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Published online by Cambridge University Press: 15 September 2020
1 Quitslund, Beth, The Reformation in Rhyme: Sternhold, Hopkins and the English Metrical Psalter, 1547–1603 (Aldershot, 2008), 242Google Scholar; Green, Ian, Print and Protestantism in Early Modern England (Oxford, 2000), 509CrossRefGoogle Scholar. For further discussion of the WBP's popularity in the sixteenth century, see Green, Print and Protestantism, 503–19, and Quitslund, Beth, ‘The Psalm Book’, in The Elizabethan Top Ten: Defining Print Popularity in Early Modern England, ed. Kesson, Andy and Smith, Emma (Farnham, 2013), 203–11Google Scholar.
2 The older, traditionalist model of Dickens, A. G.: The English Reformation (New York, 1964, repr. 1974)Google Scholar.
3 The revisionist model, in chronological order: Bossy, John, The English Catholic Community 1570–1850 (Oxford, 1976)Google Scholar; Scarisbrick, J. J., The Reformation and the English People (Oxford, 1984)Google Scholar; Haigh, Christopher, ed., The English Reformation Revised (Cambridge, 1987)CrossRefGoogle Scholar; Collinson, Patrick, The Birthpangs of Protestant England: Religious and Cultural Change in the Sixteenth and Seventeenth Centuries (New York, 1988)Google Scholar; Duffy, Eamon, The Stripping of the Altars: Traditional Religion in England c.1400–c.1580 (New Haven, 1992; 2nd edn 2005)Google Scholar; Haigh, Christopher, English Reformations: Religion, Politics, and Society under the Tudors (Oxford, 1993)Google Scholar.
4 Early and well-known examples of post-revisionist studies include Jones, Norman, The English Reformation: Religious and Cultural Adaptation (Oxford, 2002)Google Scholar; Marshall, Peter, Beliefs and the Dead in Reformation England (Oxford, 2002)CrossRefGoogle Scholar; Marsh, Christopher, Popular Religion in Sixteenth-Century England: Holding their Peace (New York, 1998)CrossRefGoogle Scholar; Walsham, Alexandra, Providence in Early Modern England (Oxford, 1999)Google Scholar.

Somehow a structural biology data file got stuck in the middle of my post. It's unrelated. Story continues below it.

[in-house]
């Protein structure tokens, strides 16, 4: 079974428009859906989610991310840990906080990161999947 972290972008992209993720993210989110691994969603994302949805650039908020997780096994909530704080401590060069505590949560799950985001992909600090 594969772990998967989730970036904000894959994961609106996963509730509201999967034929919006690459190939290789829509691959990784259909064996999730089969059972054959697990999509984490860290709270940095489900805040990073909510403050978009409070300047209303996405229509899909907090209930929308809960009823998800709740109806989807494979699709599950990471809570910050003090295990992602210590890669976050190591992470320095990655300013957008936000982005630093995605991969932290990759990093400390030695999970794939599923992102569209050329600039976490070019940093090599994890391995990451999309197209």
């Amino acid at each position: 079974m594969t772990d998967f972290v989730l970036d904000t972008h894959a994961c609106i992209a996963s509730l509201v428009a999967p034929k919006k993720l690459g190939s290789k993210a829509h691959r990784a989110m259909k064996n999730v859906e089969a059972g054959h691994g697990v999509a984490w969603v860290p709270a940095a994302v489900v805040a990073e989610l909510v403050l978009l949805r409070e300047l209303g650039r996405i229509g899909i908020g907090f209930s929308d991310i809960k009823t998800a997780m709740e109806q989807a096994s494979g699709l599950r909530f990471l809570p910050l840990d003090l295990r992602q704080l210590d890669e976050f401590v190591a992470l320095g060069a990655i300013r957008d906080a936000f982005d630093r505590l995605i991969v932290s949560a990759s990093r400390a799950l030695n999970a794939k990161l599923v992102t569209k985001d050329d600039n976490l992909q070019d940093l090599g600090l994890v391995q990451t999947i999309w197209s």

5 Fox, Adam, Oral and Literate Culture in England, 1500–1700 (Oxford, 2000)Google Scholar; Green, Ian, The Christian's ABC: Catechisms and Catechizing in England c.1530–1740 (Oxford, 1996)CrossRefGoogle Scholar; idem, Humanism and Protestantism in Early Modern English Education (Farnham, 2009); Salter, Elisabeth, Popular Reading in English c.1400–1600 (Manchester, 2012)Google Scholar; Shell, Alison, Oral Culture and Catholicism in Early Modern England (Cambridge, 2007)CrossRefGoogle Scholar; Wabuda, Susan, Preaching during the English Reformation (Cambridge, 2002)Google Scholar; Watt, Tessa, Cheap Print and Popular Piety, 1550–1640 (Cambridge, 1991)Google Scholar.
6 Duguid, Timothy, Metrical Psalmody in Print and Practice: English ‘Singing Psalms’ and Scottish ‘Psalm Buiks’, c.1547–1640 (Farnham, 2014)Google Scholar; Green, Print and Protestantism; Hamlin, Hannibal, Psalm Culture and Early Modern English Literature (Cambridge, 2004)Google Scholar; Marsh, Christopher, Music and Society in Early Modern England (Cambridge, 2010)Google Scholar; Quitslund, The Reformation in Rhyme; Willis, Jonathan, Church Music and Protestantism in Post-Reformation England: Discourses, Sites and Identities (Farnham, 2010)Google Scholar; Zim, Rivkah, English Metrical Psalms: Poetry as Praise and Prayer, 1535–1601 (Cambridge, 1987)Google Scholar.
7 Temperley, Nicholas, The Music of the English Parish Church, 2 vols. (Cambridge, 1979)Google Scholar; idem, The Hymn Tune Index: A Census of English-Language Hymn Tunes in Printed Sources from 1535 to 1820, 4 vols. (Oxford, 1998); idem, ‘“All skillful praises sing”: How Congregations Sang the Psalms in Early Modern England’, Renaissance Studies, 29 (2015), 531–53.
8 Beth Quitslund, ‘Authors, Copy Texts, and Other Casualties of Editing The Whole Book of Psalms’, paper given at the Sixteenth-Century Society conference, St Louis, Missouri, 18 October 2019.
9 Quitslund, ‘Authors, Copy Texts, and Other Casualties’.
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